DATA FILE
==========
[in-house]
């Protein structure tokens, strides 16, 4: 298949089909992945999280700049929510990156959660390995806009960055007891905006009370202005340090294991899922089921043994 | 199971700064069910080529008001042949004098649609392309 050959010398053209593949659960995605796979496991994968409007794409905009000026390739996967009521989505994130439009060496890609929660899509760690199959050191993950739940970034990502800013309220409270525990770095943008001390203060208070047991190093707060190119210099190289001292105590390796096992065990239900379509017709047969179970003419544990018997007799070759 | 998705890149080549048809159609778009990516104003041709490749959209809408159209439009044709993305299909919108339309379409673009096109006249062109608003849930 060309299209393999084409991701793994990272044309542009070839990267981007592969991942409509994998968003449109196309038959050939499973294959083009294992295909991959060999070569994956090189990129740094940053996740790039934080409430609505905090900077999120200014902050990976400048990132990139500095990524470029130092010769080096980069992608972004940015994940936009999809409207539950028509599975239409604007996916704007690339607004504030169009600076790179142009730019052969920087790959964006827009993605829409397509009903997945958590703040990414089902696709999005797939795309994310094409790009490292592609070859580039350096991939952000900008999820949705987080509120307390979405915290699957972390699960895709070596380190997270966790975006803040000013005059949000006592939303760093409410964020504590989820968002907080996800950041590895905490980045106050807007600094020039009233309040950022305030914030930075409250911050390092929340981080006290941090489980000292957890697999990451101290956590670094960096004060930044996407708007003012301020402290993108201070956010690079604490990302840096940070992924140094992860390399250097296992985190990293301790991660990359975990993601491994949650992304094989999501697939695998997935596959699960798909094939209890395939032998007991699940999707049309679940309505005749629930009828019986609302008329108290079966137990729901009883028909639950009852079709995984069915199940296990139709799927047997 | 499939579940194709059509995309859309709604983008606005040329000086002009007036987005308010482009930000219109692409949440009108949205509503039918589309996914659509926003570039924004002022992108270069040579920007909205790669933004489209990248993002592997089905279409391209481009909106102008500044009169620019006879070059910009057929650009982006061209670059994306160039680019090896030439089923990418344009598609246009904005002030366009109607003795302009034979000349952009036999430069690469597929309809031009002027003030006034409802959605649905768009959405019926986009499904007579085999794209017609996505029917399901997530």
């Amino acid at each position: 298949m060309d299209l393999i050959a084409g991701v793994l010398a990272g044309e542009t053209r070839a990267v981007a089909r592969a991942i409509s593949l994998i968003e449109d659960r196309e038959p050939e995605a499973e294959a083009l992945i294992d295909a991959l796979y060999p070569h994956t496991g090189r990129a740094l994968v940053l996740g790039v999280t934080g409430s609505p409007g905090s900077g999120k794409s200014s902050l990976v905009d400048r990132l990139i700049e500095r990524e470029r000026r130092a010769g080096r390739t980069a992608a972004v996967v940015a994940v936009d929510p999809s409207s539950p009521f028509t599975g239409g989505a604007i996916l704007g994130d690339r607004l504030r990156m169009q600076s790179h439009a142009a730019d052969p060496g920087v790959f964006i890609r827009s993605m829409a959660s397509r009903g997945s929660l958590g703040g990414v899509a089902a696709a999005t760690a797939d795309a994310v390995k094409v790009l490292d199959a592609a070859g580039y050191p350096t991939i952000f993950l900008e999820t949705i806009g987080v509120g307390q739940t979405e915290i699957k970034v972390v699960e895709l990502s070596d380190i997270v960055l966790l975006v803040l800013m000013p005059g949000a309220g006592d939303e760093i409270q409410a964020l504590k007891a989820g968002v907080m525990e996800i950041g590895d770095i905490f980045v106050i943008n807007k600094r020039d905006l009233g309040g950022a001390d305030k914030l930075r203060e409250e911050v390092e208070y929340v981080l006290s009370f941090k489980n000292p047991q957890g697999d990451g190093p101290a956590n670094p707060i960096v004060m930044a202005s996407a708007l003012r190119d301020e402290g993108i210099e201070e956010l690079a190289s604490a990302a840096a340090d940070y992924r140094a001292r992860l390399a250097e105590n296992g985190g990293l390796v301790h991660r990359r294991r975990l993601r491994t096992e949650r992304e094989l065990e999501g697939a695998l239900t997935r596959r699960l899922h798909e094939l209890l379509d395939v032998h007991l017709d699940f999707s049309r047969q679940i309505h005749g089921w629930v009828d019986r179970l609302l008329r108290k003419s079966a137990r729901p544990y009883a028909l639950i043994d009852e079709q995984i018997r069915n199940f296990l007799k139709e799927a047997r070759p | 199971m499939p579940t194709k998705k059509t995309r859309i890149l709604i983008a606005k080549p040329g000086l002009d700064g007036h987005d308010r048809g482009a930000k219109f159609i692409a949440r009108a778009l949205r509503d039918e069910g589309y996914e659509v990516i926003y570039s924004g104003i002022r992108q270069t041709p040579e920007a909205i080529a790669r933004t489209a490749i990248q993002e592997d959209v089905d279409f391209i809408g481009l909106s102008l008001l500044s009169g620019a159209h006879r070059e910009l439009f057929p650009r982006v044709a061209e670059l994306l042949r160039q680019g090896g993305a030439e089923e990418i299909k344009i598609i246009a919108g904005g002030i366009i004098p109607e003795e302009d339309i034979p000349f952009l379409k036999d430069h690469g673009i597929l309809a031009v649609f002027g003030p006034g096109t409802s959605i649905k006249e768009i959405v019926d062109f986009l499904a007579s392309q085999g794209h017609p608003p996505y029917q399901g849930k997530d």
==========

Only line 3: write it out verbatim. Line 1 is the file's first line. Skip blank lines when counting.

């Amino acid at each position: 298949m060309d299209l393999i050959a084409g991701v793994l010398a990272g044309e542009t053209r070839a990267v981007a089909r592969a991942i409509s593949l994998i968003e449109d659960r196309e038959p050939e995605a499973e294959a083009l992945i294992d295909a991959l796979y060999p070569h994956t496991g090189r990129a740094l994968v940053l996740g790039v999280t934080g409430s609505p409007g905090s900077g999120k794409s200014s902050l990976v905009d400048r990132l990139i700049e500095r990524e470029r000026r130092a010769g080096r390739t980069a992608a972004v996967v940015a994940v936009d929510p999809s409207s539950p009521f028509t599975g239409g989505a604007i996916l704007g994130d690339r607004l504030r990156m169009q600076s790179h439009a142009a730019d052969p060496g920087v790959f964006i890609r827009s993605m829409a959660s397509r009903g997945s929660l958590g703040g990414v899509a089902a696709a999005t760690a797939d795309a994310v390995k094409v790009l490292d199959a592609a070859g580039y050191p350096t991939i952000f993950l900008e999820t949705i806009g987080v509120g307390q739940t979405e915290i699957k970034v972390v699960e895709l990502s070596d380190i997270v960055l966790l975006v803040l800013m000013p005059g949000a309220g006592d939303e760093i409270q409410a964020l504590k007891a989820g968002v907080m525990e996800i950041g590895d770095i905490f980045v106050i943008n807007k600094r020039d905006l009233g309040g950022a001390d305030k914030l930075r203060e409250e911050v390092e208070y929340v981080l006290s009370f941090k489980n000292p047991q957890g697999d990451g190093p101290a956590n670094p707060i960096v004060m930044a202005s996407a708007l003012r190119d301020e402290g993108i210099e201070e956010l690079a190289s604490a990302a840096a340090d940070y992924r140094a001292r992860l390399a250097e105590n296992g985190g990293l390796v301790h991660r990359r294991r975990l993601r491994t096992e949650r992304e094989l065990e999501g697939a695998l239900t997935r596959r699960l899922h798909e094939l209890l379509d395939v032998h007991l017709d699940f999707s049309r047969q679940i309505h005749g089921w629930v009828d019986r179970l609302l008329r108290k003419s079966a137990r729901p544990y009883a028909l639950i043994d009852e079709q995984i018997r069915n199940f296990l007799k139709e799927a047997r070759p | 199971m499939p579940t194709k998705k059509t995309r859309i890149l709604i983008a606005k080549p040329g000086l002009d700064g007036h987005d308010r048809g482009a930000k219109f159609i692409a949440r009108a778009l949205r509503d039918e069910g589309y996914e659509v990516i926003y570039s924004g104003i002022r992108q270069t041709p040579e920007a909205i080529a790669r933004t489209a490749i990248q993002e592997d959209v089905d279409f391209i809408g481009l909106s102008l008001l500044s009169g620019a159209h006879r070059e910009l439009f057929p650009r982006v044709a061209e670059l994306l042949r160039q680019g090896g993305a030439e089923e990418i299909k344009i598609i246009a919108g904005g002030i366009i004098p109607e003795e302009d339309i034979p000349f952009l379409k036999d430069h690469g673009i597929l309809a031009v649609f002027g003030p006034g096109t409802s959605i649905k006249e768009i959405v019926d062109f986009l499904a007579s392309q085999g794209h017609p608003p996505y029917q399901g849930k997530d």